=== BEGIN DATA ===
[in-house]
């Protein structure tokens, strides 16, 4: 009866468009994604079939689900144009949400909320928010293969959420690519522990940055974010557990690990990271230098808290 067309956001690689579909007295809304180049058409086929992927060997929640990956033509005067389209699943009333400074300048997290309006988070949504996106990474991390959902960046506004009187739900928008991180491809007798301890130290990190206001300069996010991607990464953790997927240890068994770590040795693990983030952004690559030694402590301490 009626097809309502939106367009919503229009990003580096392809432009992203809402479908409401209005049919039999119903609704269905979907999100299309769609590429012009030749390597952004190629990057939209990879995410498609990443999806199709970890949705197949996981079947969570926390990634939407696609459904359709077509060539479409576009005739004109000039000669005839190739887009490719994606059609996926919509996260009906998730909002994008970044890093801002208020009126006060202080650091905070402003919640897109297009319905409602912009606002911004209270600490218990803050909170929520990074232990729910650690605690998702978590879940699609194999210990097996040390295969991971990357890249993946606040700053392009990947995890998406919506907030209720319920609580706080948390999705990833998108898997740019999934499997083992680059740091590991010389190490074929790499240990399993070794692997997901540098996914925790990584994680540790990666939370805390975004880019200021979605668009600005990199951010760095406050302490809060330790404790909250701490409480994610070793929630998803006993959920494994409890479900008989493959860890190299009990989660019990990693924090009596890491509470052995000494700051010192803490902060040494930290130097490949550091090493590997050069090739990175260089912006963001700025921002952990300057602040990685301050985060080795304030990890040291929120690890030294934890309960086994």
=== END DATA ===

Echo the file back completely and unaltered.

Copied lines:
[in-house]
């Protein structure tokens, strides 16, 4: 009866468009994604079939689900144009949400909320928010293969959420690519522990940055974010557990690990990271230098808290 067309956001690689579909007295809304180049058409086929992927060997929640990956033509005067389209699943009333400074300048997290309006988070949504996106990474991390959902960046506004009187739900928008991180491809007798301890130290990190206001300069996010991607990464953790997927240890068994770590040795693990983030952004690559030694402590301490 009626097809309502939106367009919503229009990003580096392809432009992203809402479908409401209005049919039999119903609704269905979907999100299309769609590429012009030749390597952004190629990057939209990879995410498609990443999806199709970890949705197949996981079947969570926390990634939407696609459904359709077509060539479409576009005739004109000039000669005839190739887009490719994606059609996926919509996260009906998730909002994008970044890093801002208020009126006060202080650091905070402003919640897109297009319905409602912009606002911004209270600490218990803050909170929520990074232990729910650690605690998702978590879940699609194999210990097996040390295969991971990357890249993946606040700053392009990947995890998406919506907030209720319920609580706080948390999705990833998108898997740019999934499997083992680059740091590991010389190490074929790499240990399993070794692997997901540098996914925790990584994680540790990666939370805390975004880019200021979605668009600005990199951010760095406050302490809060330790404790909250701490409480994610070793929630998803006993959920494994409890479900008989493959860890190299009990989660019990990693924090009596890491509470052995000494700051010192803490902060040494930290130097490949550091090493590997050069090739990175260089912006963001700025921002952990300057602040990685301050985060080795304030990890040291929120690890030294934890309960086994």